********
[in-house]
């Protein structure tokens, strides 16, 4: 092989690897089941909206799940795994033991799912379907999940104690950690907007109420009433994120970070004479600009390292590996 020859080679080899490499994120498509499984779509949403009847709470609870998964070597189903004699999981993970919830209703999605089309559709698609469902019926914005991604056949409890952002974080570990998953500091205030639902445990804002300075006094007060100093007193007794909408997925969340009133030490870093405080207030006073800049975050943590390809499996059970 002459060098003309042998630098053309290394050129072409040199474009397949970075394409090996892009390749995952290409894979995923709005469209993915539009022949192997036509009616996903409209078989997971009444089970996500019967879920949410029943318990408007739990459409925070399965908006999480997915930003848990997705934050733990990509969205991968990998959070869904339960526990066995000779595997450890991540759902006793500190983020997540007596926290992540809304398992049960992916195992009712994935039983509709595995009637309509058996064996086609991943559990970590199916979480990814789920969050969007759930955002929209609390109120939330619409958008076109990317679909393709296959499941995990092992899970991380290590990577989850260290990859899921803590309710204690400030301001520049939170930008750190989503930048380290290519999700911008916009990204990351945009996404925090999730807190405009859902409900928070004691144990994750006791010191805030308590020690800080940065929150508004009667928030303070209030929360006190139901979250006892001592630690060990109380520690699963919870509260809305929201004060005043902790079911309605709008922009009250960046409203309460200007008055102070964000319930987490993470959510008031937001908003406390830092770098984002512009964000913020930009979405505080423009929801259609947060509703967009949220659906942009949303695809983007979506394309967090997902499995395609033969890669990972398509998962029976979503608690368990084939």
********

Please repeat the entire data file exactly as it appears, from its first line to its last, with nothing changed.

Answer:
[in-house]
């Protein structure tokens, strides 16, 4: 092989690897089941909206799940795994033991799912379907999940104690950690907007109420009433994120970070004479600009390292590996 020859080679080899490499994120498509499984779509949403009847709470609870998964070597189903004699999981993970919830209703999605089309559709698609469902019926914005991604056949409890952002974080570990998953500091205030639902445990804002300075006094007060100093007193007794909408997925969340009133030490870093405080207030006073800049975050943590390809499996059970 002459060098003309042998630098053309290394050129072409040199474009397949970075394409090996892009390749995952290409894979995923709005469209993915539009022949192997036509009616996903409209078989997971009444089970996500019967879920949410029943318990408007739990459409925070399965908006999480997915930003848990997705934050733990990509969205991968990998959070869904339960526990066995000779595997450890991540759902006793500190983020997540007596926290992540809304398992049960992916195992009712994935039983509709595995009637309509058996064996086609991943559990970590199916979480990814789920969050969007759930955002929209609390109120939330619409958008076109990317679909393709296959499941995990092992899970991380290590990577989850260290990859899921803590309710204690400030301001520049939170930008750190989503930048380290290519999700911008916009990204990351945009996404925090999730807190405009859902409900928070004691144990994750006791010191805030308590020690800080940065929150508004009667928030303070209030929360006190139901979250006892001592630690060990109380520690699963919870509260809305929201004060005043902790079911309605709008922009009250960046409203309460200007008055102070964000319930987490993470959510008031937001908003406390830092770098984002512009964000913020930009979405505080423009929801259609947060509703967009949220659906942009949303695809983007979506394309967090997902499995395609033969890669990972398509998962029976979503608690368990084939």